On May 27, the Defence Minister undertook a sea sortie on stealth submarine ‘INS Khanderi’ and witnessed a wide range of operational drills at Karwar strengthening the resolve of achieving ‘Aatmanirbhar Bharat’ as envisioned by Prime Minister Narendra Modi.

Singh had described ‘INS Khanderi’ as a shining example of the ‘Make in India’ capabilities of the country and appreciated the fact that 39 of the 41 ships/submarines ordered by the Indian Navy are being built in Indian shipyards.

‘INS Khanderi’ shining example of ‘Make in India’

Defence Minister Rajnath Singh on Friday received first-hand insights into the combat capabilities and offensive strength of ‘INS Khanderi’, the state-of-the-art Kalvari class submarine.

For over four hours, the full spectrum of capabilities of underwater operations of the stealth submarine was demonstrated to the minister during his visit to Karwar Naval Base in Karnataka.

During the course of a sea sortie on ‘INS Khanderi’, the union Defence Minister witnessed a wide range of operational drills with the submarine demonstrating the advanced sensor suite, combat system and weapon capability which provides it a distinct advantage in the subsurface domain.

The day-at-sea also provided him a glimpse of the submarine’s capability to effectively counter anti-submarine operations by an adversary. Chief of Naval Staff Admiral R. Hari Kumar and other senior officials of the Indian Navy and the Ministry of Defence were also present.

Interacting with mediapersons after the sea sortie, Rajnath Singh termed Indian Navy as a modern, potent and credible force, capable of being vigilant, valiant and victorious in all situations. “Today, Indian Navy is counted among the frontline navies of the world. Today, the world’s largest maritime forces are ready to work and co-operate with India,” he said.

Describing ‘INS Khanderi’ as a shining example of the ‘Make in India’ capabilities of the country, the minister appreciated the fact that 39 of the 41 ships/ submarines ordered by the Indian Navy are being built in Indian shipyards. The number of platforms and the speed at which they have been launched by the Indian Navy has strengthened the resolve of achieving ‘Aatmanirbhar Bharat’ as envisioned by Prime Minister.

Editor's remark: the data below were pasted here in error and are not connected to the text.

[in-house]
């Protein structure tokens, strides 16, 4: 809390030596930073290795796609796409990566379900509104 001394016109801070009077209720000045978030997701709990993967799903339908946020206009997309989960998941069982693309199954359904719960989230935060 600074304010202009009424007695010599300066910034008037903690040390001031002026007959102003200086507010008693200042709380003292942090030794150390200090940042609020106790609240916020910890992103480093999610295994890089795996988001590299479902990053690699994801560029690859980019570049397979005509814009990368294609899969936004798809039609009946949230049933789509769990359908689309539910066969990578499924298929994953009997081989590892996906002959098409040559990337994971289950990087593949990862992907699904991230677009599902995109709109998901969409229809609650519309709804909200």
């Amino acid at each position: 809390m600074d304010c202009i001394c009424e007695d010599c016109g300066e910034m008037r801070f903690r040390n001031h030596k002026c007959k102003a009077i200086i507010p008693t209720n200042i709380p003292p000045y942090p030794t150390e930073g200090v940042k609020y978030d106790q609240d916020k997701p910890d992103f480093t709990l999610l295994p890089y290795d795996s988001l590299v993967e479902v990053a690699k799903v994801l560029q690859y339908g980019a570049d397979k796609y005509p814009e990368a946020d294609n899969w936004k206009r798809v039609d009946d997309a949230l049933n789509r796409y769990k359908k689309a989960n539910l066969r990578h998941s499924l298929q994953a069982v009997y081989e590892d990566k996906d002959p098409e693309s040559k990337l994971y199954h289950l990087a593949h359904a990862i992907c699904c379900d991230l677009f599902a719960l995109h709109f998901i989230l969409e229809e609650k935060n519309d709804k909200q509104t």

On the commissioning of India’s first indigenous aircraft carrier ‘Vikrant’, Rajnath Singh said, it will bolster the maritime security of the country, along with INS Vikramaditya.

He, however, assured that the preparations being made by the Indian Navy are not a provocation to any aggression, but a guarantee of peace and security in the Indian Ocean region.

Singh also interacted with the crew of the submarine and commended them for carrying out operations in a challenging environment.

He praised the Indian Navy for maintaining a high state of readiness and offensive capability to address any threat in the maritime domain.



The operational sortie was accompanied by the deployment of ships of the Western Fleet, an anti-submarine mission sortie by a P-8I MPA and Sea King helicopter, a fly past by MiG 29-K fighters and a search & rescue capability demonstration.

With this, the Defence Minister has now witnessed first-hand the three-dimensional combat capability of Indian Navy, after having embarked INS Vikramaditya in September 2019 and conducted a sortie on the P8I Long Range Maritime Reconnaissance Anti-Submarine Warfare aircraft earlier this month.

The second of the Project 75 submarines was built under the ‘Make in India’ initiative at Mazagon Docks Limited, Mumbai. INS Khanderi was commissioned by the Defence Minister on September 28, 2019.

The Scorpene submarines are extremely potent platforms. They have advanced stealth features and are equipped with both long range guided torpedoes as well as anti-ship missiles. These submarines have a state-of-the-art SONAR and sensor suite permitting outstanding operational capabilities.

Presently, Indian Navy operates four submarines of this class with two more likely to be inducted by end next year. The induction of these submarines have significantly enhanced Indian Navy’s underwater capability in the Indian Ocean Region.

(This article contains inputs from indianarrative.com)